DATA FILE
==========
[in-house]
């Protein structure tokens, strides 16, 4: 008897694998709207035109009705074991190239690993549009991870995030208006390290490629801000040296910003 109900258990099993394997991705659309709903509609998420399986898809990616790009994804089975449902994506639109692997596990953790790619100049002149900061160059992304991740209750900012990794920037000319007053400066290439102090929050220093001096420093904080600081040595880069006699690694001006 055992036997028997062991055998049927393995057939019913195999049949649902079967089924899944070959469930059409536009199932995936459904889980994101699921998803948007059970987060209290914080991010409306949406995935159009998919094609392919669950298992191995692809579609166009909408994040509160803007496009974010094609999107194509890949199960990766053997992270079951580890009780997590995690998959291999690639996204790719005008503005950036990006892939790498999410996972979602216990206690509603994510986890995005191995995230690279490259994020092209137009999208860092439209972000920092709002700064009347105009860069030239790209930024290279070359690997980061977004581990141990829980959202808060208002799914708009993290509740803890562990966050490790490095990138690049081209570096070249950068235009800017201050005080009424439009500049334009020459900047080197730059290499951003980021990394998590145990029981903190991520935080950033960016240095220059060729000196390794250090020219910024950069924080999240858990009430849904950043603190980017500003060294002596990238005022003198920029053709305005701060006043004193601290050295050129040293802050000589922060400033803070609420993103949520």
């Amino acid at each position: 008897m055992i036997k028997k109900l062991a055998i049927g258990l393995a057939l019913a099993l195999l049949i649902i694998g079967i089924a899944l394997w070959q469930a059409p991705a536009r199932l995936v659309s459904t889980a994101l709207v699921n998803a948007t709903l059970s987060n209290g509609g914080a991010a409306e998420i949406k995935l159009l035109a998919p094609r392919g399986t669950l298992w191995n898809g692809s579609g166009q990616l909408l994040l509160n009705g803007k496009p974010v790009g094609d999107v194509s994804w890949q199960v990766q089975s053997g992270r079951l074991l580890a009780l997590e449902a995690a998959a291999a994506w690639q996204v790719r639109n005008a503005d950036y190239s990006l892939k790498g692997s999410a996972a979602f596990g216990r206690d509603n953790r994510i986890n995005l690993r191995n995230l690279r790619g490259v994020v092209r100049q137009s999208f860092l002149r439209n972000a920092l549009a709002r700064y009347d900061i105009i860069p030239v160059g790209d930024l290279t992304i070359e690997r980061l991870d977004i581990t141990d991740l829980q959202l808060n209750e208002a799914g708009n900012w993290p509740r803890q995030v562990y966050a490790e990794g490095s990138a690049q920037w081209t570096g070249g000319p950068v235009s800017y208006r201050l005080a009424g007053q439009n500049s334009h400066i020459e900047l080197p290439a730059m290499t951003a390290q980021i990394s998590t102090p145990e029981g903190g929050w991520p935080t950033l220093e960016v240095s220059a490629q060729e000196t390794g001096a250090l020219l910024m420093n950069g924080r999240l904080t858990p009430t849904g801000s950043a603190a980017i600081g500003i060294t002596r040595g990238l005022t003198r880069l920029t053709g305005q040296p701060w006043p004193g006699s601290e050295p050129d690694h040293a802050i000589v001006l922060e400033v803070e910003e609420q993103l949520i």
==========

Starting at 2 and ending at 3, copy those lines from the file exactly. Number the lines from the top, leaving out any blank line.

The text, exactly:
């Protein structure tokens, strides 16, 4: 008897694998709207035109009705074991190239690993549009991870995030208006390290490629801000040296910003 109900258990099993394997991705659309709903509609998420399986898809990616790009994804089975449902994506639109692997596990953790790619100049002149900061160059992304991740209750900012990794920037000319007053400066290439102090929050220093001096420093904080600081040595880069006699690694001006 055992036997028997062991055998049927393995057939019913195999049949649902079967089924899944070959469930059409536009199932995936459904889980994101699921998803948007059970987060209290914080991010409306949406995935159009998919094609392919669950298992191995692809579609166009909408994040509160803007496009974010094609999107194509890949199960990766053997992270079951580890009780997590995690998959291999690639996204790719005008503005950036990006892939790498999410996972979602216990206690509603994510986890995005191995995230690279490259994020092209137009999208860092439209972000920092709002700064009347105009860069030239790209930024290279070359690997980061977004581990141990829980959202808060208002799914708009993290509740803890562990966050490790490095990138690049081209570096070249950068235009800017201050005080009424439009500049334009020459900047080197730059290499951003980021990394998590145990029981903190991520935080950033960016240095220059060729000196390794250090020219910024950069924080999240858990009430849904950043603190980017500003060294002596990238005022003198920029053709305005701060006043004193601290050295050129040293802050000589922060400033803070609420993103949520």
């Amino acid at each position: 008897m055992i036997k028997k109900l062991a055998i049927g258990l393995a057939l019913a099993l195999l049949i649902i694998g079967i089924a899944l394997w070959q469930a059409p991705a536009r199932l995936v659309s459904t889980a994101l709207v699921n998803a948007t709903l059970s987060n209290g509609g914080a991010a409306e998420i949406k995935l159009l035109a998919p094609r392919g399986t669950l298992w191995n898809g692809s579609g166009q990616l909408l994040l509160n009705g803007k496009p974010v790009g094609d999107v194509s994804w890949q199960v990766q089975s053997g992270r079951l074991l580890a009780l997590e449902a995690a998959a291999a994506w690639q996204v790719r639109n005008a503005d950036y190239s990006l892939k790498g692997s999410a996972a979602f596990g216990r206690d509603n953790r994510i986890n995005l690993r191995n995230l690279r790619g490259v994020v092209r100049q137009s999208f860092l002149r439209n972000a920092l549009a709002r700064y009347d900061i105009i860069p030239v160059g790209d930024l290279t992304i070359e690997r980061l991870d977004i581990t141990d991740l829980q959202l808060n209750e208002a799914g708009n900012w993290p509740r803890q995030v562990y966050a490790e990794g490095s990138a690049q920037w081209t570096g070249g000319p950068v235009s800017y208006r201050l005080a009424g007053q439009n500049s334009h400066i020459e900047l080197p290439a730059m290499t951003a390290q980021i990394s998590t102090p145990e029981g903190g929050w991520p935080t950033l220093e960016v240095s220059a490629q060729e000196t390794g001096a250090l020219l910024m420093n950069g924080r999240l904080t858990p009430t849904g801000s950043a603190a980017i600081g500003i060294t002596r040595g990238l005022t003198r880069l920029t053709g305005q040296p701060w006043p004193g006699s601290e050295p050129d690694h040293a802050i000589v001006l922060e400033v803070e910003e609420q993103l949520i």